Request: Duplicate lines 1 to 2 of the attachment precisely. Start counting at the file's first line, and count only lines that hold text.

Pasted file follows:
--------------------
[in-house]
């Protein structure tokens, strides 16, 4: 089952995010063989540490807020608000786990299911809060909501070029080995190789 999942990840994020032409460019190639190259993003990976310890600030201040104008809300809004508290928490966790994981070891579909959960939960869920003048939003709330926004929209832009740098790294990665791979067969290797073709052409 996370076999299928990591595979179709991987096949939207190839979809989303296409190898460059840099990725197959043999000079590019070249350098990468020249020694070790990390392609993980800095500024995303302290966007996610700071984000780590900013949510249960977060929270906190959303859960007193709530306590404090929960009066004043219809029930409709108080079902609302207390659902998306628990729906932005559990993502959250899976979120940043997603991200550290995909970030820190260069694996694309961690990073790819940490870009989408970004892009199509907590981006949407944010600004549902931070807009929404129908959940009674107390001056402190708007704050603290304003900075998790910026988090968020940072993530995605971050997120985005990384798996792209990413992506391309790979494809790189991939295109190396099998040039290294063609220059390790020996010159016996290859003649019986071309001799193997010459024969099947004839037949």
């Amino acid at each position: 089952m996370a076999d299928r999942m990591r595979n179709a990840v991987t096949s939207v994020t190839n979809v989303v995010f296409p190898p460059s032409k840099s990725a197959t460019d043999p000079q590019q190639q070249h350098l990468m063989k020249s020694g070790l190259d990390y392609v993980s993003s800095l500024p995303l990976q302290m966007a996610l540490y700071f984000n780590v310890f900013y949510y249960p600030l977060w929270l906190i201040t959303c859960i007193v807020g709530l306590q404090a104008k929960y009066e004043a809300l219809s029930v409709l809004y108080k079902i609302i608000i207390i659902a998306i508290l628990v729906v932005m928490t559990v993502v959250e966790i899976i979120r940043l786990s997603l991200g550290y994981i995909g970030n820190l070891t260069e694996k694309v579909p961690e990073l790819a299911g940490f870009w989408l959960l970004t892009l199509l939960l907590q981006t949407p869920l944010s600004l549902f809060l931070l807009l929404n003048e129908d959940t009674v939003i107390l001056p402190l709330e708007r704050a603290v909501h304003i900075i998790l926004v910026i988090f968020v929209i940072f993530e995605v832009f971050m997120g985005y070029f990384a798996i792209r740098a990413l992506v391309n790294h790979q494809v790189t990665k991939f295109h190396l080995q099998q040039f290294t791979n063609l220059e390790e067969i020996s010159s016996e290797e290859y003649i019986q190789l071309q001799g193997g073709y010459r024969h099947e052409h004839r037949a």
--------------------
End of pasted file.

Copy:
[in-house]
């Protein structure tokens, strides 16, 4: 089952995010063989540490807020608000786990299911809060909501070029080995190789 999942990840994020032409460019190639190259993003990976310890600030201040104008809300809004508290928490966790994981070891579909959960939960869920003048939003709330926004929209832009740098790294990665791979067969290797073709052409 996370076999299928990591595979179709991987096949939207190839979809989303296409190898460059840099990725197959043999000079590019070249350098990468020249020694070790990390392609993980800095500024995303302290966007996610700071984000780590900013949510249960977060929270906190959303859960007193709530306590404090929960009066004043219809029930409709108080079902609302207390659902998306628990729906932005559990993502959250899976979120940043997603991200550290995909970030820190260069694996694309961690990073790819940490870009989408970004892009199509907590981006949407944010600004549902931070807009929404129908959940009674107390001056402190708007704050603290304003900075998790910026988090968020940072993530995605971050997120985005990384798996792209990413992506391309790979494809790189991939295109190396099998040039290294063609220059390790020996010159016996290859003649019986071309001799193997010459024969099947004839037949």